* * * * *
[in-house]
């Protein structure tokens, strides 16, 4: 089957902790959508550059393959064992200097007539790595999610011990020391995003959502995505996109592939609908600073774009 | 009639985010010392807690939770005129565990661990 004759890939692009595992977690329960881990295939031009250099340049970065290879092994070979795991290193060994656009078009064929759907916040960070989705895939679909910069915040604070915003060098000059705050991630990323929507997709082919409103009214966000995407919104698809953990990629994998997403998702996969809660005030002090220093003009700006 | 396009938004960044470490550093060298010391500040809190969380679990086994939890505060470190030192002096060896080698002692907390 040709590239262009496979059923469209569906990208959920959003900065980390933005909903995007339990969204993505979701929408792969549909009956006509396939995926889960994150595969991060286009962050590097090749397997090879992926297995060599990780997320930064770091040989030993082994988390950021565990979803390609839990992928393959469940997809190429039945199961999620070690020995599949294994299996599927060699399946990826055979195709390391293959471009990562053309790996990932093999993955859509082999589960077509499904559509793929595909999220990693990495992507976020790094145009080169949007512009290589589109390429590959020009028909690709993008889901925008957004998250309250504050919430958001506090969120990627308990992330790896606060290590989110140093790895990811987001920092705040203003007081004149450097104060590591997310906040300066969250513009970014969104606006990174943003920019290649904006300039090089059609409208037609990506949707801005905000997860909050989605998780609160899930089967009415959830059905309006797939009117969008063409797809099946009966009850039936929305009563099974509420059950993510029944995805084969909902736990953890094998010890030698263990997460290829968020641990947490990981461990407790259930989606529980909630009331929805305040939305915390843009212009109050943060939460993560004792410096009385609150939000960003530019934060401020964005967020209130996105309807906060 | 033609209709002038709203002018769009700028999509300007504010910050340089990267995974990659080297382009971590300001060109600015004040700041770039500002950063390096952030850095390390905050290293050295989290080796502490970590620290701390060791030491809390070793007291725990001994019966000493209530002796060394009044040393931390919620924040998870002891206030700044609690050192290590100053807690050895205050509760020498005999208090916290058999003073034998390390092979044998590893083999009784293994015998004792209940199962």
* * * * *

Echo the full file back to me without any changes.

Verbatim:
[in-house]
């Protein structure tokens, strides 16, 4: 089957902790959508550059393959064992200097007539790595999610011990020391995003959502995505996109592939609908600073774009 | 009639985010010392807690939770005129565990661990 004759890939692009595992977690329960881990295939031009250099340049970065290879092994070979795991290193060994656009078009064929759907916040960070989705895939679909910069915040604070915003060098000059705050991630990323929507997709082919409103009214966000995407919104698809953990990629994998997403998702996969809660005030002090220093003009700006 | 396009938004960044470490550093060298010391500040809190969380679990086994939890505060470190030192002096060896080698002692907390 040709590239262009496979059923469209569906990208959920959003900065980390933005909903995007339990969204993505979701929408792969549909009956006509396939995926889960994150595969991060286009962050590097090749397997090879992926297995060599990780997320930064770091040989030993082994988390950021565990979803390609839990992928393959469940997809190429039945199961999620070690020995599949294994299996599927060699399946990826055979195709390391293959471009990562053309790996990932093999993955859509082999589960077509499904559509793929595909999220990693990495992507976020790094145009080169949007512009290589589109390429590959020009028909690709993008889901925008957004998250309250504050919430958001506090969120990627308990992330790896606060290590989110140093790895990811987001920092705040203003007081004149450097104060590591997310906040300066969250513009970014969104606006990174943003920019290649904006300039090089059609409208037609990506949707801005905000997860909050989605998780609160899930089967009415959830059905309006797939009117969008063409797809099946009966009850039936929305009563099974509420059950993510029944995805084969909902736990953890094998010890030698263990997460290829968020641990947490990981461990407790259930989606529980909630009331929805305040939305915390843009212009109050943060939460993560004792410096009385609150939000960003530019934060401020964005967020209130996105309807906060 | 033609209709002038709203002018769009700028999509300007504010910050340089990267995974990659080297382009971590300001060109600015004040700041770039500002950063390096952030850095390390905050290293050295989290080796502490970590620290701390060791030491809390070793007291725990001994019966000493209530002796060394009044040393931390919620924040998870002891206030700044609690050192290590100053807690050895205050509760020498005999208090916290058999003073034998390390092979044998590893083999009784293994015998004792209940199962």